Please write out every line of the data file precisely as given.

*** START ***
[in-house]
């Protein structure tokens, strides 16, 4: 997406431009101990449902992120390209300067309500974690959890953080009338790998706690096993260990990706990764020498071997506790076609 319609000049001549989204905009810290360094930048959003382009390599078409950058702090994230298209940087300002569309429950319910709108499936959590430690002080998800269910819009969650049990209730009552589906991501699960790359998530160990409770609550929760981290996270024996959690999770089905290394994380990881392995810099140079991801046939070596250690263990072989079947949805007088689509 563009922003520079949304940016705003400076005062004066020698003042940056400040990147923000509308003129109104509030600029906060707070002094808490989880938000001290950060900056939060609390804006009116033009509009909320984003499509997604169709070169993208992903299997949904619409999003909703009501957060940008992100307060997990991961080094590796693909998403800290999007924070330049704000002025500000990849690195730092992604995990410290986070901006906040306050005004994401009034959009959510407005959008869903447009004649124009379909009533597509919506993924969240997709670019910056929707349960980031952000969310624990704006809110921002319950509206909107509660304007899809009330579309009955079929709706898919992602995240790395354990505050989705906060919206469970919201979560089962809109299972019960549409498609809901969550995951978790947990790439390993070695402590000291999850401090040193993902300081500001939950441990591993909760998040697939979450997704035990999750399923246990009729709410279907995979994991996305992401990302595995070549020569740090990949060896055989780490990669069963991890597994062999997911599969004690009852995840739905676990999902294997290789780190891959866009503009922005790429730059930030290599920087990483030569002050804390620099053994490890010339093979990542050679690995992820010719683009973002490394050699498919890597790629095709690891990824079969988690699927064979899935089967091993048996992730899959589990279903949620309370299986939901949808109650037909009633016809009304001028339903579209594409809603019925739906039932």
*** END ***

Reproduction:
[in-house]
């Protein structure tokens, strides 16, 4: 997406431009101990449902992120390209300067309500974690959890953080009338790998706690096993260990990706990764020498071997506790076609 319609000049001549989204905009810290360094930048959003382009390599078409950058702090994230298209940087300002569309429950319910709108499936959590430690002080998800269910819009969650049990209730009552589906991501699960790359998530160990409770609550929760981290996270024996959690999770089905290394994380990881392995810099140079991801046939070596250690263990072989079947949805007088689509 563009922003520079949304940016705003400076005062004066020698003042940056400040990147923000509308003129109104509030600029906060707070002094808490989880938000001290950060900056939060609390804006009116033009509009909320984003499509997604169709070169993208992903299997949904619409999003909703009501957060940008992100307060997990991961080094590796693909998403800290999007924070330049704000002025500000990849690195730092992604995990410290986070901006906040306050005004994401009034959009959510407005959008869903447009004649124009379909009533597509919506993924969240997709670019910056929707349960980031952000969310624990704006809110921002319950509206909107509660304007899809009330579309009955079929709706898919992602995240790395354990505050989705906060919206469970919201979560089962809109299972019960549409498609809901969550995951978790947990790439390993070695402590000291999850401090040193993902300081500001939950441990591993909760998040697939979450997704035990999750399923246990009729709410279907995979994991996305992401990302595995070549020569740090990949060896055989780490990669069963991890597994062999997911599969004690009852995840739905676990999902294997290789780190891959866009503009922005790429730059930030290599920087990483030569002050804390620099053994490890010339093979990542050679690995992820010719683009973002490394050699498919890597790629095709690891990824079969988690699927064979899935089967091993048996992730899959589990279903949620309370299986939901949808109650037909009633016809009304001028339903579209594409809603019925739906039932």